Charles Freilich has produced an astute and savvy analysis of the forces driving the U.S.-Israel relationship. It’s no surprise: all who know him regard him as one of the most thoughtful (and critical) students of Israeli decision-making, and his writing is a model of care and restraint.
But the reader encountering Freilich for the first time is bound to be confused, because his major operative conclusion seems at odds with his analysis. After explaining at length how it would best serve Israel to be less dependent on the United States, he then proposes that it strive to conclude a formal defense treaty with that same United States. Having noted that the stature of the United States in the Middle East “is at its nadir,” he urges Israel to “cement” its understandings with the waning superpower. What gives?
The explicit rationale offered by Freilich is that such a treaty would be valuable to Israel in deterring Iran. Indeed, he writes, it “might prove to be the only partially effective response to a nuclear Iran.” If that were the case, such a treaty would be an existential necessity. But I find it improbable that Freilich really believes this, because in many other op-eds and interviews he’s asserted the opposite: that Israel is perfectly capable of independently deterring Iran, were that country to cross the nuclear threshold. “Israel’s own deterrence should suffice,” he has written. If so, a defense treaty with the United States would add no value to Israeli deterrence of Iran, and so would be totally unnecessary.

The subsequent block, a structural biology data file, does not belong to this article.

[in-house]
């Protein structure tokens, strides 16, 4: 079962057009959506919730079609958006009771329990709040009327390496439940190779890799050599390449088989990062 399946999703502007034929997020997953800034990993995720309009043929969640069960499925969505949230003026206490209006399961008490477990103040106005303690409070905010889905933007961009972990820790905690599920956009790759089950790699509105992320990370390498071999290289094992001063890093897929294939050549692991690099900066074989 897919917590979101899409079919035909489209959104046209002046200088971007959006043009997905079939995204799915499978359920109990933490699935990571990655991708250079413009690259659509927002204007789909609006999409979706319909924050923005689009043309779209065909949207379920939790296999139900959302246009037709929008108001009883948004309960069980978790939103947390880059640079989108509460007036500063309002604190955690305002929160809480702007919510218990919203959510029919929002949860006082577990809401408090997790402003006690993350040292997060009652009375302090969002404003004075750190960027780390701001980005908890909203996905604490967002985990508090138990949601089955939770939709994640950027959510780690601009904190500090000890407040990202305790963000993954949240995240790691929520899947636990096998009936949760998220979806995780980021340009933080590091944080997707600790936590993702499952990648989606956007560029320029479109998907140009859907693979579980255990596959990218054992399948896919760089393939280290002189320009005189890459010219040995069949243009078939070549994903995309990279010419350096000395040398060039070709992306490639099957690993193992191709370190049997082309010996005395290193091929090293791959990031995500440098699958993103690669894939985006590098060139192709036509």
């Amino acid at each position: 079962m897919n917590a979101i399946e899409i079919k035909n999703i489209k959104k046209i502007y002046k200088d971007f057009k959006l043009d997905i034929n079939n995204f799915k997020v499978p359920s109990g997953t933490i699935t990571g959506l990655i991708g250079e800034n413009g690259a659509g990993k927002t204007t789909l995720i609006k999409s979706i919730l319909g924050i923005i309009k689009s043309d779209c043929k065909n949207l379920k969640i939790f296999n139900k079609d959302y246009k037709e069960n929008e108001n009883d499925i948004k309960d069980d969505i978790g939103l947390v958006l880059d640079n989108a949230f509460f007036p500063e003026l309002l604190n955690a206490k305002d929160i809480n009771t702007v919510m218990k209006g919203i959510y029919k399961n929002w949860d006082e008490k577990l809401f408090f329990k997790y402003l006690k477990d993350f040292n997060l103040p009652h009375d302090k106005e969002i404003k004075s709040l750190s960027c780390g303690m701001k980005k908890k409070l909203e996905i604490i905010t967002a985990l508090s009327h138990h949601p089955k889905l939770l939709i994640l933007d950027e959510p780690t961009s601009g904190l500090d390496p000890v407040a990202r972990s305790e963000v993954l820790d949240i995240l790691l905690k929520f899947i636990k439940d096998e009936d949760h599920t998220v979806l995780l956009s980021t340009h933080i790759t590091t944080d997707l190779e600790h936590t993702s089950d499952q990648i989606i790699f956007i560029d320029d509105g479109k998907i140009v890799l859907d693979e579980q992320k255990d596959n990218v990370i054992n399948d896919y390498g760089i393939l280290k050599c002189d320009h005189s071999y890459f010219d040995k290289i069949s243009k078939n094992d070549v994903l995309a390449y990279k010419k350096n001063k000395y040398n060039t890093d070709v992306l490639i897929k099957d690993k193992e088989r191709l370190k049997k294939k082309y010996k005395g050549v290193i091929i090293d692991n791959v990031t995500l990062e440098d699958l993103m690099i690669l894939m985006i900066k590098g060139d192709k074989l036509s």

Then there are threats that fall short of the nuclear. But Israel, as Freilich knows, is capable of dealing with these threats on its own, and when its estimate of such threats differs from Washington’s, it presently has the leeway to chart its own course of action. Even Freilich is reluctant to sacrifice this freedom, however infrequently Israel exercises it. That’s why he writes that “a treaty could be crafted that would explicitly not apply to cases of low- to medium-level threats and hostilities.”
So if a treaty isn’t necessary to deter high-level threats, and wouldn’t apply to medium- and low-level threats, just what would it add? I could profess to be puzzled, but I’m not. That’s because I’m an avid reader of everything Freilich writes, so I hope he won’t object if I put his Mosaic essay in a broader context.
Elsewhere Freilich has argued consistently that Israel is headed for perdition if it doesn’t separate from the Palestinians. To achieve that separation, he has written, “Israel will have to agree to withdraw from virtually all of the territory [of the West Bank], other than limited land swaps, to the establishment of a Palestinian state, and to divide Jerusalem.” Since there is no Palestinian partner to an agreement, Israel should work to “keep the two-state solution alive” by the transfer of additional territory to the Palestinians “and above all [by] a halt to settlements outside the ‘blocs’ and [by] provision of incentives to settlers to begin ‘coming home,’ even without a final settlement.” Eventually, Israel will have to be prepared “to move the 100,000 settlers who live outside the blocs.” Unless Israel does so, it will be headed down a one-way street to a binational state—if it hasn’t turned that corner already.